In 1967, Eugene Pottenger was lifting boxes of fruits and vegetables at his wholesale produce business in DeKalb, Ill., when he felt a strange tightening in his neck. It seemed like no muscle strain he had known.Pottenger, then 53, was about to gain an accidental place in the annals of medicine.Pottenger mentioned the tightening to his doctor. Initially, the physician thought the problem was trivial, but a treadmill test found signs that Pottenger's coronary arteries were dangerously clogged -- the possible precursor to a heart attack.
NEWS
By COX NEWS SERVICE | October 4, 1997
MOSCOW -- Russian President Boris N. Yeltsin issued a veiled threat yesterday that he would disband the Russian parliament for its failure to act on key economic reform proposals.Yeltsin used his weekly nationwide radio address to criticize parliament's lower house, the State Duma, which is controlled by Communists and hard-line nationalists opposed to the president's efforts to cut government spending and broaden rights to private land ownership."The patience of people, the patience of the president, is not unlimited," Yeltsin said.
NEWS
By New York Times News Service | June 12, 1992
MOSCOW -- Russian President Boris N. Yeltsin said that he would soon issue decrees lifting some of the major barriers to privatization. But he declared he would not permit the West to dictate economic policy to Russia, even if this meant delays in Western aid.Mr. Yeltsin made the statements in an interview four days before he is to leave for a state visit to the United States in which money and arms will be the central issues.He spoke on the eve of the first anniversary of his election as Russia's president -- a day he has proclaimed a national holiday and Russian Independence Day.The combination of a Russian's native pride and Mr. Yeltsin's yearning to bring democracy and economic freedom to his country surfaced repeatedly in an 85-minute meeting with representatives of five foreign news organizations.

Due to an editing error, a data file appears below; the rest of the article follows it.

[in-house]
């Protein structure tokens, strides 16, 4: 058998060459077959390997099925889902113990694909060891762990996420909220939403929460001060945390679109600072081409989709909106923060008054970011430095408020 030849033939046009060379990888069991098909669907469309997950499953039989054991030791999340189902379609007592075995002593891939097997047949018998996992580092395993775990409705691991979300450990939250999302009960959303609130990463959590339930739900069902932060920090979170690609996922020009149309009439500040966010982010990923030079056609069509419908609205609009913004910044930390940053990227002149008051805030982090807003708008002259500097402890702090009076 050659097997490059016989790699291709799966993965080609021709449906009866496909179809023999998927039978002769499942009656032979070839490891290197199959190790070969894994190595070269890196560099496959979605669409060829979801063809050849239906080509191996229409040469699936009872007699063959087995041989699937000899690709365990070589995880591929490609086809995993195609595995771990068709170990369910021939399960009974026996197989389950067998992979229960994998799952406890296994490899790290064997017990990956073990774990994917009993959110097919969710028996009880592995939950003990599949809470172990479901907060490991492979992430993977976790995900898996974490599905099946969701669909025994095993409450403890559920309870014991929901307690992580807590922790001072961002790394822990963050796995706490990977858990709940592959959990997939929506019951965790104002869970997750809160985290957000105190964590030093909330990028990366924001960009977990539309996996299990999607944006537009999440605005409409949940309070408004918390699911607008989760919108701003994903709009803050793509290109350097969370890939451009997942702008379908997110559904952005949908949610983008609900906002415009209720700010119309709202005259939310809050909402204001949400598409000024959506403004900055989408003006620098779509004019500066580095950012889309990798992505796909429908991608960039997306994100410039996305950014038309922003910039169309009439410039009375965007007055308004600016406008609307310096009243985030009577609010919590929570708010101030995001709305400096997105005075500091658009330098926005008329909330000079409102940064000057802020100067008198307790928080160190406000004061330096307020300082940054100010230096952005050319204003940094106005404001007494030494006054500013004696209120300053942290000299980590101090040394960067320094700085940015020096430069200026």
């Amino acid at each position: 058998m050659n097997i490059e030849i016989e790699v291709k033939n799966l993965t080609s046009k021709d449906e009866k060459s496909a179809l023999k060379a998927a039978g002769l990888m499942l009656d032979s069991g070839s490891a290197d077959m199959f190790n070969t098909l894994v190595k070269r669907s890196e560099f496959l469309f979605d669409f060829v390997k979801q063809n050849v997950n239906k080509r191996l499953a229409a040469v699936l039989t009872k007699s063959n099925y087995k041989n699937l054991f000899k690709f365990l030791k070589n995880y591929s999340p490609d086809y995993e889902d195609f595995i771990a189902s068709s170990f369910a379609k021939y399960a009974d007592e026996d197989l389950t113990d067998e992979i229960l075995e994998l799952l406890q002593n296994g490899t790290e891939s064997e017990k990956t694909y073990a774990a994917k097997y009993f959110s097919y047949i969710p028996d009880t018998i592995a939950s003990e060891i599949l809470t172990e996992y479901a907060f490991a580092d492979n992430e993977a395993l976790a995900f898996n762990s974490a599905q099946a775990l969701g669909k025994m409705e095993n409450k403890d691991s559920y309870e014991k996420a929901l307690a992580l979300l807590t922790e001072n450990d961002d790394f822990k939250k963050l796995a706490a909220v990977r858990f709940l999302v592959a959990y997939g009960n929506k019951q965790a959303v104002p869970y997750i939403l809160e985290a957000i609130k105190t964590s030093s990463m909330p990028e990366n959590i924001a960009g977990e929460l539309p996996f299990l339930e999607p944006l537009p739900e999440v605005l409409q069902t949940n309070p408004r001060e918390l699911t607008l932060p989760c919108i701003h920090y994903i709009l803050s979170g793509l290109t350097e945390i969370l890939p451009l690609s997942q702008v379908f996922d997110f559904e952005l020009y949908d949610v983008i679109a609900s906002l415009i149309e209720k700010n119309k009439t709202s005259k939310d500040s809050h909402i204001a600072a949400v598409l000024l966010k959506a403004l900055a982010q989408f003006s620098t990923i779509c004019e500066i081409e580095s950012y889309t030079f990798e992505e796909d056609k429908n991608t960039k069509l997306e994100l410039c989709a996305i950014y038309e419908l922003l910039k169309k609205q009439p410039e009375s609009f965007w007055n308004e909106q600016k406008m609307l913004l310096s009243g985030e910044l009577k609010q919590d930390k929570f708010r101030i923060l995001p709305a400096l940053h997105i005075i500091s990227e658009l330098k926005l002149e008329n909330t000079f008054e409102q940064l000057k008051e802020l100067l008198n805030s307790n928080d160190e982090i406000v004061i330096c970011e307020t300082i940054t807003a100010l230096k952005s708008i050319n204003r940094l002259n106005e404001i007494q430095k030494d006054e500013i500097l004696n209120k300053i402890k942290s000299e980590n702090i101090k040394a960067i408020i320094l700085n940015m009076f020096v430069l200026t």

NEWS
By Clara Germani and Clara Germani,SUN FOREIGN STAFF | February 15, 1996
YEKATERINBURG, Russia -- When Boris N. Yeltsin left this city in the Urals for the Communist Party big time in Moscow, everyone here was delighted, so much did they admire him. They wanted to see him bludgeon the Soviet establishment the way he bludgeoned local bureaucrats into being honest and fair."
NEWS
January 5, 1995
If Russian President Boris N. Yeltsin had managed to crush the Muslim rebellion in the Caucasus Mountain enclave of Chechnya with dispatch, he would be hailed today for the success and decisiveness of his brutal action.But more than three weeks after blitzing into that region, Russian troops still seem hopelessly bogged down. Despite heavy, indiscriminate aerial bombing and artillery barrage, a ragtag army of descendants of ancient mountain people is making a mockery of the Russian Army, the top military brass and President Yeltsin himself.